Tax Time!

Tax Time!

January 29th (Start) – April 17, 2018 (End)

With one week left to file your 2017 taxes, the countdown is on.  If you have not filed them yet, then you’re in luck. Usually, the last day to file your taxes is April 15th, but this year it falls on a weekend and Washington, DC celebrates Emancipation Day on April 16th. This means that you have 2 more days to file. So stop procrastinating and get your taxes done.

One million taxpayers have not filed their 2014 tax returns. Therefore, there is still $1B in unclaimed tax refund money according to the IRS. This year the IRS expects that most Americans will be filing their taxes electronically using the 1040EZ filing software. It is estimated that 4 out of 5 tax returns will be prepared using software and then E-filing to the IRS.

So what can you expect this tax season? This year there are a few to pay close attention to because they will probably affect how much money you are refunded or have to pay. The IRS expects it will receive nearly 155 million individual tax returns this season. Be patient. Sign-up for direct deposit if you want to receive your refund quicker. Also, under the previous tax law, filers that took the medical expense deduction could only deduct qualifying costs that exceed 10 percent of their adjusted gross income. Now, that threshold has been dropped down to 7.5 percent. If you own a home, good for you. You will be able to deduct mortgage interest on Form 1098. Students and parents/guardians don’t forget to deduct tuition and education cost.  Check to see if you or your child qualify for the Lifetime Learning Credit or the American Opportunity Credit. Childcare, as well as daycare, can also be deducted while filing.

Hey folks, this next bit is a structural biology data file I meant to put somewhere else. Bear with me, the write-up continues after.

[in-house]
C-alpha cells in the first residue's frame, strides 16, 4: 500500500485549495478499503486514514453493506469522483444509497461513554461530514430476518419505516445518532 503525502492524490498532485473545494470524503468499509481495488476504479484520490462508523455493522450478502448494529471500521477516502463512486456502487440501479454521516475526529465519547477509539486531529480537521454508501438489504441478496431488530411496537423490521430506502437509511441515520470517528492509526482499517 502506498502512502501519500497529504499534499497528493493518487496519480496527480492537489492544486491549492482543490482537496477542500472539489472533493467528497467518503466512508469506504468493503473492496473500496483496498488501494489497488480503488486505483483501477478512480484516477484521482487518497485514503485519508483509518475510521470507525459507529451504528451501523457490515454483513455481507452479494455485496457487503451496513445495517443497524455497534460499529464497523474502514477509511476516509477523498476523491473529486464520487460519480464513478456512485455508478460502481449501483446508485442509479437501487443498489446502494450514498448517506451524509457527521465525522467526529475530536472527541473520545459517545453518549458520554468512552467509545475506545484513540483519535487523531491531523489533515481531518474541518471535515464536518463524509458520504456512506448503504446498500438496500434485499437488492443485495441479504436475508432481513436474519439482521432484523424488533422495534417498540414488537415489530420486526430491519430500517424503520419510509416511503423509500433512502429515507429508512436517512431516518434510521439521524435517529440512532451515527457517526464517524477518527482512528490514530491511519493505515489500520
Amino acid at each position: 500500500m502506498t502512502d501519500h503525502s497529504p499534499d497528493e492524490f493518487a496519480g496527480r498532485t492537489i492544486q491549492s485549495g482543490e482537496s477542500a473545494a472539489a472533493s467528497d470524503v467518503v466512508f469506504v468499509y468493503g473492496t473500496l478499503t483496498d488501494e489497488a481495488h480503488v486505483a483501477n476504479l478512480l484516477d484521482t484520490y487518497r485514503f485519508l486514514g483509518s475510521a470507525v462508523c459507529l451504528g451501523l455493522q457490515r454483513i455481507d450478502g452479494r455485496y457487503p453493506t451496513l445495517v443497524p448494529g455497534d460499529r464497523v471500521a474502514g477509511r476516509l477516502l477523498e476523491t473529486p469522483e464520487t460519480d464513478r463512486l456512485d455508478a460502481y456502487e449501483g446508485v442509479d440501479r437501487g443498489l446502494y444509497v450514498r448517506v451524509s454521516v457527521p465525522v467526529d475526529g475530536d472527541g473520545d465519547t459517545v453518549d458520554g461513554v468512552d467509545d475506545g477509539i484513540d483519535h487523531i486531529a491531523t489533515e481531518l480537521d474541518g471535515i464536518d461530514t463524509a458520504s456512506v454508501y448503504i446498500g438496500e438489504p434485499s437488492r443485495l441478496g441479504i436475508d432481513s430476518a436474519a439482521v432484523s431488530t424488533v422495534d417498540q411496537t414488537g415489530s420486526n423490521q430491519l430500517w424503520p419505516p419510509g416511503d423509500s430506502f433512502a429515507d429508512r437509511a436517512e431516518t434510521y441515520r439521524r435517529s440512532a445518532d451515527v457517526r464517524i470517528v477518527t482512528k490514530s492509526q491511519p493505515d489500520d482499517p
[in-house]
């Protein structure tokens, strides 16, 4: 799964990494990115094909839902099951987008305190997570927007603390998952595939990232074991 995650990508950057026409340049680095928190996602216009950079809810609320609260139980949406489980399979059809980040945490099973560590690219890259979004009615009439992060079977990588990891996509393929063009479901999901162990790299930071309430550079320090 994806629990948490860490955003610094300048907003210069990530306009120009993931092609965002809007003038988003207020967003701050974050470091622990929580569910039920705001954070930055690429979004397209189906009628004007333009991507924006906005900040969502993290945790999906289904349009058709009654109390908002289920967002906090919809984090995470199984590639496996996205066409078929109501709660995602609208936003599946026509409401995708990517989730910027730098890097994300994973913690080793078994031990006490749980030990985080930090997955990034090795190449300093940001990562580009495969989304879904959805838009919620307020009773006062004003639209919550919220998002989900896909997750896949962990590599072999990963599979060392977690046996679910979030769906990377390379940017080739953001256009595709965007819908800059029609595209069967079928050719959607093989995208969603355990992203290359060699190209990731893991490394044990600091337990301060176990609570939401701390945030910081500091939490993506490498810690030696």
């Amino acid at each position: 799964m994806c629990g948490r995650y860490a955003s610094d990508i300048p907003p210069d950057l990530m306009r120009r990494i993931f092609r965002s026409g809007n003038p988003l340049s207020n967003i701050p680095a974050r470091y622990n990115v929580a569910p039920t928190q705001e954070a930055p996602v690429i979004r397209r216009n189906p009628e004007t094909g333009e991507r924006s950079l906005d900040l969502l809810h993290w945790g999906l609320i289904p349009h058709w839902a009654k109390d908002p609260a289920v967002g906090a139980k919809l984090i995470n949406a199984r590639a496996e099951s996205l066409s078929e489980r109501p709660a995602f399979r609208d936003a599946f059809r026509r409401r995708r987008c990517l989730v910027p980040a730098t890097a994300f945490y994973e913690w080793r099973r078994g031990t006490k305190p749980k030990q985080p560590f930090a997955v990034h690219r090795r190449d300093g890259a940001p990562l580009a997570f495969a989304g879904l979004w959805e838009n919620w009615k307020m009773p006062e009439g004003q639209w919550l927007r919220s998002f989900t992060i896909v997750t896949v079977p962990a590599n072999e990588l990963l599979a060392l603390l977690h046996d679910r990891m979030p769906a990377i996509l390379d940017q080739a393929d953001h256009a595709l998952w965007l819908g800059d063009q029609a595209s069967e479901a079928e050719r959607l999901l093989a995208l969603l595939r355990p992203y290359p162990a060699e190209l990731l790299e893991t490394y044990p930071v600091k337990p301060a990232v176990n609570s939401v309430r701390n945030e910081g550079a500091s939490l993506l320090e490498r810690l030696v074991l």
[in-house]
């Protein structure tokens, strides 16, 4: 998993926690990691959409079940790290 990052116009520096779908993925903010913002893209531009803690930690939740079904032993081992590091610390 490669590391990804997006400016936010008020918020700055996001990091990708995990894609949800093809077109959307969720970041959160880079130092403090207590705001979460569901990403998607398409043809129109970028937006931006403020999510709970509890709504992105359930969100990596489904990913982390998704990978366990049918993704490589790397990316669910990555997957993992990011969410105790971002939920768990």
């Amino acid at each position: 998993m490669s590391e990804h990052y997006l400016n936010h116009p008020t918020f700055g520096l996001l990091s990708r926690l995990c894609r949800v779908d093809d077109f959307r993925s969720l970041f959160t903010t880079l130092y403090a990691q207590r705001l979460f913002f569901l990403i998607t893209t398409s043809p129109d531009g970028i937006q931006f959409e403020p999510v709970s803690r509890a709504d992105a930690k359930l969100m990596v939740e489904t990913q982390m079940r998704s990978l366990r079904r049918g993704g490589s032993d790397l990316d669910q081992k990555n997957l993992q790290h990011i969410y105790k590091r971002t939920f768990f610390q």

If you need longer to prepare your taxes this year you still need to file an extension by April 17th. The IRS will extend your 2017 Federal/State tax return until October 15, 2018. If you are wanting to file an extension, use Form 4868. This form is used if you want to submit an application for an automatic extension of time to file your individual income tax return. Also, keep in mind that you have 3 years from the original date that you filed your taxes from previous years to amend them.

 To check to see if the IRS has received your tax return or to check the status of your return you can visit IRS.gov and click on the tab that says “Where is My Refund.” you can also use their mobile app, IRS2Go. It will ask you a few questions and then give you a date of when you could expect to receive your refund. If you filed electronically then expect 8-21 days and if you opted to have your check mailed rather than deposited in your bank account then add on an additional week for mailing. A general rule is to expect your refund within 30 days of filing.

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